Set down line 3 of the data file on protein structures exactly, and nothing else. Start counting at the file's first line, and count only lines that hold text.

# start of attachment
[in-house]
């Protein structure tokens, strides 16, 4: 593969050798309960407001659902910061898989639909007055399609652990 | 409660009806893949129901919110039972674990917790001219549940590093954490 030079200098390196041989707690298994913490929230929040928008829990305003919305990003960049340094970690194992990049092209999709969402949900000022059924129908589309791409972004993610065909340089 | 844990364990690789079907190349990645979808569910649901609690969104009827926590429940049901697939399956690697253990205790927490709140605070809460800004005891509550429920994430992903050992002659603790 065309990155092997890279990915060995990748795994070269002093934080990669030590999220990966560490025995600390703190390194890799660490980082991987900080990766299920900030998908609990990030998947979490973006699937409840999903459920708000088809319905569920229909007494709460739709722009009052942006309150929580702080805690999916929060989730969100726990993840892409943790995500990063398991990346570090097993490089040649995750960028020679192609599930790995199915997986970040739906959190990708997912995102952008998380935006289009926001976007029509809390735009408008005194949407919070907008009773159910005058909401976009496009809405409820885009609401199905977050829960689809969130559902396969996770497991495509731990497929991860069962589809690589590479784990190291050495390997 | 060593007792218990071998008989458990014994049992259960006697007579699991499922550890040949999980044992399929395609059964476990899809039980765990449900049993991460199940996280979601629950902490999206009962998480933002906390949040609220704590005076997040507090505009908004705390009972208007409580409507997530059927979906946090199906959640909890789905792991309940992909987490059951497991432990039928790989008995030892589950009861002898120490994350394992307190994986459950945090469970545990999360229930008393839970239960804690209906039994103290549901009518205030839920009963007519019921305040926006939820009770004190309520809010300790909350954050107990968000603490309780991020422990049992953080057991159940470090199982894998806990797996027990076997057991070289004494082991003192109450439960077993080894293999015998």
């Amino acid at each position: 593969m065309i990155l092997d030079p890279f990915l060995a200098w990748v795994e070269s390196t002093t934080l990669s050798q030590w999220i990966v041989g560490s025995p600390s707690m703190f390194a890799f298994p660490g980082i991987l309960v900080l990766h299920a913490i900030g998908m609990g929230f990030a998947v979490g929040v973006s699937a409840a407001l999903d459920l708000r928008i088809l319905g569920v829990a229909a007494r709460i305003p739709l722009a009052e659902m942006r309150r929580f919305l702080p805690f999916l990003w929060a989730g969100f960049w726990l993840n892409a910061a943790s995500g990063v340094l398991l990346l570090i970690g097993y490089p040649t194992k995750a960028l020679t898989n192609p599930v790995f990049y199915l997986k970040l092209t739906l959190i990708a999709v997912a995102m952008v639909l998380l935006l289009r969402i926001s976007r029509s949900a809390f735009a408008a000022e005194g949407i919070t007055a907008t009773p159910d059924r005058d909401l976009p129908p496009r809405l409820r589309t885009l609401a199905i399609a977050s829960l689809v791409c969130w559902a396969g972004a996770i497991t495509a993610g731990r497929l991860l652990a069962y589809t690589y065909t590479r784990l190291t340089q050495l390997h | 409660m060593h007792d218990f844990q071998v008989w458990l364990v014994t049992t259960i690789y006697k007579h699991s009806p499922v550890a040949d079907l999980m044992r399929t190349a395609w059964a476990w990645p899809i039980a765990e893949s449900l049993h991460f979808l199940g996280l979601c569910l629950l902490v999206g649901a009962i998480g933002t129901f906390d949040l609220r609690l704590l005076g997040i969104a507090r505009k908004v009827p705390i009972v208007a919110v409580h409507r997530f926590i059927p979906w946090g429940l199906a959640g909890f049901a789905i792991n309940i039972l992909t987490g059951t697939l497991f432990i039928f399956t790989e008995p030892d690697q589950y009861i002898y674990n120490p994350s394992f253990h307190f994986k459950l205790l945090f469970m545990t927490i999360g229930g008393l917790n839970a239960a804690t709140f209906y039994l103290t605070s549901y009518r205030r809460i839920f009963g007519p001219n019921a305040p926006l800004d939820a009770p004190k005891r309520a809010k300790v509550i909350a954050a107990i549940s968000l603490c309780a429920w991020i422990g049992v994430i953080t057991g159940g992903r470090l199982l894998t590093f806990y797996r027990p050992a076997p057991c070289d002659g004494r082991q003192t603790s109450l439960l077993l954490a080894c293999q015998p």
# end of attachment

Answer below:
């Amino acid at each position: 593969m065309i990155l092997d030079p890279f990915l060995a200098w990748v795994e070269s390196t002093t934080l990669s050798q030590w999220i990966v041989g560490s025995p600390s707690m703190f390194a890799f298994p660490g980082i991987l309960v900080l990766h299920a913490i900030g998908m609990g929230f990030a998947v979490g929040v973006s699937a409840a407001l999903d459920l708000r928008i088809l319905g569920v829990a229909a007494r709460i305003p739709l722009a009052e659902m942006r309150r929580f919305l702080p805690f999916l990003w929060a989730g969100f960049w726990l993840n892409a910061a943790s995500g990063v340094l398991l990346l570090i970690g097993y490089p040649t194992k995750a960028l020679t898989n192609p599930v790995f990049y199915l997986k970040l092209t739906l959190i990708a999709v997912a995102m952008v639909l998380l935006l289009r969402i926001s976007r029509s949900a809390f735009a408008a000022e005194g949407i919070t007055a907008t009773p159910d059924r005058d909401l976009p129908p496009r809405l409820r589309t885009l609401a199905i399609a977050s829960l689809v791409c969130w559902a396969g972004a996770i497991t495509a993610g731990r497929l991860l652990a069962y589809t690589y065909t590479r784990l190291t340089q050495l390997h | 409660m060593h007792d218990f844990q071998v008989w458990l364990v014994t049992t259960i690789y006697k007579h699991s009806p499922v550890a040949d079907l999980m044992r399929t190349a395609w059964a476990w990645p899809i039980a765990e893949s449900l049993h991460f979808l199940g996280l979601c569910l629950l902490v999206g649901a009962i998480g933002t129901f906390d949040l609220r609690l704590l005076g997040i969104a507090r505009k908004v009827p705390i009972v208007a919110v409580h409507r997530f926590i059927p979906w946090g429940l199906a959640g909890f049901a789905i792991n309940i039972l992909t987490g059951t697939l497991f432990i039928f399956t790989e008995p030892d690697q589950y009861i002898y674990n120490p994350s394992f253990h307190f994986k459950l205790l945090f469970m545990t927490i999360g229930g008393l917790n839970a239960a804690t709140f209906y039994l103290t605070s549901y009518r205030r809460i839920f009963g007519p001219n019921a305040p926006l800004d939820a009770p004190k005891r309520a809010k300790v509550i909350a954050a107990i549940s968000l603490c309780a429920w991020i422990g049992v994430i953080t057991g159940g992903r470090l199982l894998t590093f806990y797996r027990p050992a076997p057991c070289d002659g004494r082991q003192t603790s109450l439960l077993l954490a080894c293999q015998p």